PETERSON1, PAUL M.*, MONES ABU-ASAB2, STANWYN G. SHETLER1, AND SYLVIA STONE ORLI1. 1Department of Botany, National Museum of Natural History, Smithsonian Institution, Washington, DC 20560-0166 and 2Section of Ultrastructural Pathology, Laboratory of Pathology, National Cancer Institute, Bethesda, MD 20894. - Earlier plant flowering as a response to global warming in the Washington, DC, area.
Evidence for global warming is inferred from the onset of earlier
flowering times in plants from the Washington, DC, area.
First-flowering times over a 29 year period were examined for 100
plant species representing 43 families of angiosperms. The trend of
average first-flowering times for all plants/year for 100 species
shows a significant decrease of -2.4 days over the 29-year period.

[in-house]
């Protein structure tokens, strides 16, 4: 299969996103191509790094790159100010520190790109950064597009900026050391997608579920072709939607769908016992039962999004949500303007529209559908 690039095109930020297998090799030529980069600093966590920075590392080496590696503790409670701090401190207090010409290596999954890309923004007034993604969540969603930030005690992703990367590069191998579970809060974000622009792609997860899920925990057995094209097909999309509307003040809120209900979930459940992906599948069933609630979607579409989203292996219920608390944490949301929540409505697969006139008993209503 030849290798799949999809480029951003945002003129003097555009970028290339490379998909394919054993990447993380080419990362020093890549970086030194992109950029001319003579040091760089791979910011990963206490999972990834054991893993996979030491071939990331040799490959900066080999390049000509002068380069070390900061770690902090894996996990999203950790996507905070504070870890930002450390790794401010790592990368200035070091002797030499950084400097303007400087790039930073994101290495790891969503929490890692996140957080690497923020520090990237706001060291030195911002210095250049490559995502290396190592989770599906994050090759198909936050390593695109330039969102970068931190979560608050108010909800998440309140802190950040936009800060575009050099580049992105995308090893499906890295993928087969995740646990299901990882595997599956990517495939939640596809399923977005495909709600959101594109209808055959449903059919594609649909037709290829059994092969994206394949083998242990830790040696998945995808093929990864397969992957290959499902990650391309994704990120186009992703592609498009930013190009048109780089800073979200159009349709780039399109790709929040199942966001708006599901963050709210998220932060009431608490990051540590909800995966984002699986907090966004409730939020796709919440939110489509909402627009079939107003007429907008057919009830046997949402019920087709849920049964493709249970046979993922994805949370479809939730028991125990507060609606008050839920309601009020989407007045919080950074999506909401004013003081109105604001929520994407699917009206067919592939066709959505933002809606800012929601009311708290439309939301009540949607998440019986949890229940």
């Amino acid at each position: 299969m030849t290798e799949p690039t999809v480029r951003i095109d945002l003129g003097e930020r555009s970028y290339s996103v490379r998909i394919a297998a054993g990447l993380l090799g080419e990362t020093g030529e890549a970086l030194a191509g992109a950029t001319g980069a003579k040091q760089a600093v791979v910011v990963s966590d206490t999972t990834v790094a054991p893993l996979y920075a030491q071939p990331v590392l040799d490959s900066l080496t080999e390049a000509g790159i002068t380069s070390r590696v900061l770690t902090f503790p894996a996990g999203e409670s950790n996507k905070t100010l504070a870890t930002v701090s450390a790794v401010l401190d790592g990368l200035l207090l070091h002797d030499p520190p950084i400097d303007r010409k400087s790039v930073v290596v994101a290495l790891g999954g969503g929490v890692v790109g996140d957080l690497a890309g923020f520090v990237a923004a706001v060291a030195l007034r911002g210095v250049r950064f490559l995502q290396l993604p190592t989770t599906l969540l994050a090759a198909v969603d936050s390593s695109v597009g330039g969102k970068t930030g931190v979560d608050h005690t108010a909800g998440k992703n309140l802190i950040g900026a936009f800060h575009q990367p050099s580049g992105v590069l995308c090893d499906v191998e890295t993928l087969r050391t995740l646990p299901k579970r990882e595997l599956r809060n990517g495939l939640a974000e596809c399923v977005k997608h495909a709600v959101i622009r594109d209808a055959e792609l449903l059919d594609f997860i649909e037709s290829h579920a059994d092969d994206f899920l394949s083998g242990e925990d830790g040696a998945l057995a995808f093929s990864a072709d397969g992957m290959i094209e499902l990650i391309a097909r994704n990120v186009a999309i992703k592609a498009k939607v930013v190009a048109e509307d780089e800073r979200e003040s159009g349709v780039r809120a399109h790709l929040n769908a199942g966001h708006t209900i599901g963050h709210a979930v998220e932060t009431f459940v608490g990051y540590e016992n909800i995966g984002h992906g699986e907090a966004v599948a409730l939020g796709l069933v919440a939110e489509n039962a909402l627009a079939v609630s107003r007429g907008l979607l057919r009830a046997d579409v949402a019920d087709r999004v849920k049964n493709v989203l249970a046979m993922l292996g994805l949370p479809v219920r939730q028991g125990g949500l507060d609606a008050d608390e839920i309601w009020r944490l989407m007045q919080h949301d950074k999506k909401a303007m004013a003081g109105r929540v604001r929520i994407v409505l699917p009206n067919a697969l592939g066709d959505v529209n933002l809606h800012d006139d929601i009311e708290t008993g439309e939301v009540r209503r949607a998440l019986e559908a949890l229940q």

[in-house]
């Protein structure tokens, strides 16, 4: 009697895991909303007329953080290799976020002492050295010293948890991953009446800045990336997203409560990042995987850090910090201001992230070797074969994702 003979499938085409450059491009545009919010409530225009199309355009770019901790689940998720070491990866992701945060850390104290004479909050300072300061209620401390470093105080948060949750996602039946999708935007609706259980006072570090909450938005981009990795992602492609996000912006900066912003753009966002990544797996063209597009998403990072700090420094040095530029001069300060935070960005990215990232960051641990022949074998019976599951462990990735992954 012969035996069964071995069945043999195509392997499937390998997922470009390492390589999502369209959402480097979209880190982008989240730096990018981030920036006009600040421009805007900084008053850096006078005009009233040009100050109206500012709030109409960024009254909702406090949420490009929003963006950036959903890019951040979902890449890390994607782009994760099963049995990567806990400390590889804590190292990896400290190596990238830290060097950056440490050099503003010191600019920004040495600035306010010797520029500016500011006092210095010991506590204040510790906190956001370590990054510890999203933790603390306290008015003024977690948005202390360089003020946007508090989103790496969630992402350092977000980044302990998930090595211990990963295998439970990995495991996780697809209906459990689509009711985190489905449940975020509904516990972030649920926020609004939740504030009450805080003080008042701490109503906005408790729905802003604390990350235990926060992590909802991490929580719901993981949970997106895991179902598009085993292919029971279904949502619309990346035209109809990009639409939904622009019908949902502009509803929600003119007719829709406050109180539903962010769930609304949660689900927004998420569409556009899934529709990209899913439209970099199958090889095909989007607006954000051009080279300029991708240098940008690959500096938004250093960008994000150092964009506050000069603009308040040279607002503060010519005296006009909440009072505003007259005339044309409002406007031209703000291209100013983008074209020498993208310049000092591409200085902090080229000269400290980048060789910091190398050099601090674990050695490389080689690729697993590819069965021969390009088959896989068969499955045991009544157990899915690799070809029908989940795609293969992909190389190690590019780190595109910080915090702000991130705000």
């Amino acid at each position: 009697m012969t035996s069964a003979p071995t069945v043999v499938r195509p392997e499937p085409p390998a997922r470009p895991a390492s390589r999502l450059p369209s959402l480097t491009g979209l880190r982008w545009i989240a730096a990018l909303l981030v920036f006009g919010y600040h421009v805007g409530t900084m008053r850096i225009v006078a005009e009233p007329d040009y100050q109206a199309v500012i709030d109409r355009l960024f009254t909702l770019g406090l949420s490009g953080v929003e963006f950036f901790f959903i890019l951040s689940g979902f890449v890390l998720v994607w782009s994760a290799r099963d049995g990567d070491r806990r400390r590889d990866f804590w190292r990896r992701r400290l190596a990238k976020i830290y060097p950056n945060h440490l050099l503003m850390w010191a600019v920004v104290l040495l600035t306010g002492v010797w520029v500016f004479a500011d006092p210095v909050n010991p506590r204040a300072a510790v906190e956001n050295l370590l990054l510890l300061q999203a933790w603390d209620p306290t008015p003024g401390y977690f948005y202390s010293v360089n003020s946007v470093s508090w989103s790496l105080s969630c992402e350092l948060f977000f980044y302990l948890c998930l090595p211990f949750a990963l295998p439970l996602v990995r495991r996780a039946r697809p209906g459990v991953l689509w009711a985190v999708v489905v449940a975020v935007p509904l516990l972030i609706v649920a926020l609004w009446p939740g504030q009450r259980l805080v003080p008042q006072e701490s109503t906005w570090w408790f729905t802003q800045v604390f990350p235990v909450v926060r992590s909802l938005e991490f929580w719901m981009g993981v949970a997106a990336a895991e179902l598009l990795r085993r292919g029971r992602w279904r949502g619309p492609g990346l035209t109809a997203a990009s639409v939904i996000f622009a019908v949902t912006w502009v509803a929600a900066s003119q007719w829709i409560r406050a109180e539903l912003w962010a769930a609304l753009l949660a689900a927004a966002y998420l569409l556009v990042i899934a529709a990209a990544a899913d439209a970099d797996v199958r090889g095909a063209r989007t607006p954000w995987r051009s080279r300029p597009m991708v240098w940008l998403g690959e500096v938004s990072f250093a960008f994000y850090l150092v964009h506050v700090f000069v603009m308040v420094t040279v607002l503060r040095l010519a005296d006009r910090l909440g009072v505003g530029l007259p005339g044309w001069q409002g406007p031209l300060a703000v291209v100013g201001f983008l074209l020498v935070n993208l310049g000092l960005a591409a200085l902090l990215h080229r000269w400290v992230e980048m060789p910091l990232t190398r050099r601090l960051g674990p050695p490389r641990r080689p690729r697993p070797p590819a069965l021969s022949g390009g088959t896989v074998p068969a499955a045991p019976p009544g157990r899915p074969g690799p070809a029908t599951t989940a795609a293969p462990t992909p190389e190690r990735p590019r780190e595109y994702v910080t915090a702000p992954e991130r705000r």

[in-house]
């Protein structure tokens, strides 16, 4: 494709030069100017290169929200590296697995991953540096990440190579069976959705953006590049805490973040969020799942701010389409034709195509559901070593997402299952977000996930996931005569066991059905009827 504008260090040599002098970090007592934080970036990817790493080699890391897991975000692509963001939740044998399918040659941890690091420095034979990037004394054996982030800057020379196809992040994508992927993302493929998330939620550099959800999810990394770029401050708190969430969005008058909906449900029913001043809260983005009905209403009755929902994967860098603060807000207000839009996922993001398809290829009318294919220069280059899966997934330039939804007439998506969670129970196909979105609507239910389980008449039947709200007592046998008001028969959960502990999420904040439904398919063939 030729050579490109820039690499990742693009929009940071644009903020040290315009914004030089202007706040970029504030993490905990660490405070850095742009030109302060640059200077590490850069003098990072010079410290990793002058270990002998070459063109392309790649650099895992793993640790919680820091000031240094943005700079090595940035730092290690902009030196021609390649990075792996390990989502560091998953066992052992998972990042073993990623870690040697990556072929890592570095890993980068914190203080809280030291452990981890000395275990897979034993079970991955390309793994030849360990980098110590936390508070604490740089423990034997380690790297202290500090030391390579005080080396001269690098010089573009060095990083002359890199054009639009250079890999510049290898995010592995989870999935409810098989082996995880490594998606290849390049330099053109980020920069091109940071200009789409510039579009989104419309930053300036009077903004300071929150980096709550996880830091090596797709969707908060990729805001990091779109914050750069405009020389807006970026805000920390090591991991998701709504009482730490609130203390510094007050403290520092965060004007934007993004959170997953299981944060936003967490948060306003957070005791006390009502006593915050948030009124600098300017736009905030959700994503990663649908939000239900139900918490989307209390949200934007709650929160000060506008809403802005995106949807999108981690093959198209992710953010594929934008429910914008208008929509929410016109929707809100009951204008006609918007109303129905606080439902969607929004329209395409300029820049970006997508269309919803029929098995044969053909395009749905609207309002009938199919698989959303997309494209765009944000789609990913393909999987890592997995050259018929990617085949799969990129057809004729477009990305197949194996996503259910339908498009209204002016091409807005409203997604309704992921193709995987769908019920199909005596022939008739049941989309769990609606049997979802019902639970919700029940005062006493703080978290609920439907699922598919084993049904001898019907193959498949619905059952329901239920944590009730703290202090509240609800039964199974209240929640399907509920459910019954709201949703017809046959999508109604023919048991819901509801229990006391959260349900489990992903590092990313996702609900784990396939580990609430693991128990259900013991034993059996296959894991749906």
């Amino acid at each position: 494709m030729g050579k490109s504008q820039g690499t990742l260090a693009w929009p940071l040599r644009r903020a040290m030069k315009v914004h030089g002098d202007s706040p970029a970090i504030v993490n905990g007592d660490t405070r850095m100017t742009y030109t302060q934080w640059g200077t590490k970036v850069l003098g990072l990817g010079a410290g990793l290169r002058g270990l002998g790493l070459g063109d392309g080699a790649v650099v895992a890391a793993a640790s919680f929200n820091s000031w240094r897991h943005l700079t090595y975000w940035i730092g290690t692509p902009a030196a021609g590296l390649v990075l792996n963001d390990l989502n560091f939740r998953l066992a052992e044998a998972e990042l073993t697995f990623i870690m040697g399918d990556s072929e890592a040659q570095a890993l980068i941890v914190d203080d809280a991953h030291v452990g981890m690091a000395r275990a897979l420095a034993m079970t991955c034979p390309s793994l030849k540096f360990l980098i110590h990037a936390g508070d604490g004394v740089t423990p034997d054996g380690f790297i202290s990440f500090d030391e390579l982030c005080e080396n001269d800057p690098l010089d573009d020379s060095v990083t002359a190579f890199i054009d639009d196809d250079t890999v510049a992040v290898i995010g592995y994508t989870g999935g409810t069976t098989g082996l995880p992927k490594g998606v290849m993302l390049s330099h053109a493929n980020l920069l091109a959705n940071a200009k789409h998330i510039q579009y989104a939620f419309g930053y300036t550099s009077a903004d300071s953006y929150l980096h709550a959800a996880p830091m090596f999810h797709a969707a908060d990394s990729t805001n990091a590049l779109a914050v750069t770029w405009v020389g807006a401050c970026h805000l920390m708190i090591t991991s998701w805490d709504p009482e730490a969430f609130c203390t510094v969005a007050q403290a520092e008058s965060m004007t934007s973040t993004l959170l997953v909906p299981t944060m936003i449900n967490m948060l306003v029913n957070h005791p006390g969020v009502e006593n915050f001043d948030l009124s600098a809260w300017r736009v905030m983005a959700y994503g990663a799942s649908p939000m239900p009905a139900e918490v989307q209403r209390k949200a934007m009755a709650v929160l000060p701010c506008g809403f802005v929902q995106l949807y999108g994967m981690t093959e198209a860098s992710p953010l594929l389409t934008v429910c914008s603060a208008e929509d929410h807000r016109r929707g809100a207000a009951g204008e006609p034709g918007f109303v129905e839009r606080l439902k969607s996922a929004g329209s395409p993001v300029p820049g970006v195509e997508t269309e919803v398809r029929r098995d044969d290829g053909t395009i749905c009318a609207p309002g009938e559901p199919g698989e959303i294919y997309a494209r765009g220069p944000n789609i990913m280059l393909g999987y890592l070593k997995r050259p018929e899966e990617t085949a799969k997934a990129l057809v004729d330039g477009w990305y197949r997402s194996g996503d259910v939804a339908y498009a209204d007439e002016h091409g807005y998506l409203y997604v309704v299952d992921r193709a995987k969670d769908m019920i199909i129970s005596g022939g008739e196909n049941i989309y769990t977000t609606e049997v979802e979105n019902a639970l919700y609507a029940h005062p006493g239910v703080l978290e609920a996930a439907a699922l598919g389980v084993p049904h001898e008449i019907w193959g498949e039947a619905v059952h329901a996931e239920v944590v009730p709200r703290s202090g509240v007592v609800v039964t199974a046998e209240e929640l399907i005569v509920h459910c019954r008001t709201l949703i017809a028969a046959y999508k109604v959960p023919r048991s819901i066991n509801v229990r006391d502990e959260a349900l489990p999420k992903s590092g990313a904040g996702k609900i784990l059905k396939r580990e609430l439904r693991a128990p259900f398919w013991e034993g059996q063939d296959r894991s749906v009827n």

When 11 species that exhibited later first-flowering times were
excluded from the data set, the remaining 89 showed a significant
decrease of -4.5 days. Trends for earlier-flowering species ranged
from -0.2 to -46 days, while those for later-flowering species ranged
from +0.3 to +10.4 days. Onset of earlier flowering in these 89
species is inversely correlated with local changes in minimum
temperature (TMIN). Our results are concordant with
other studies where warmer air temperatures and higher CO2
levels have lead to advancement of the average annual growing season.
Key words: climate change, earlier plant flowering, global warming, growing season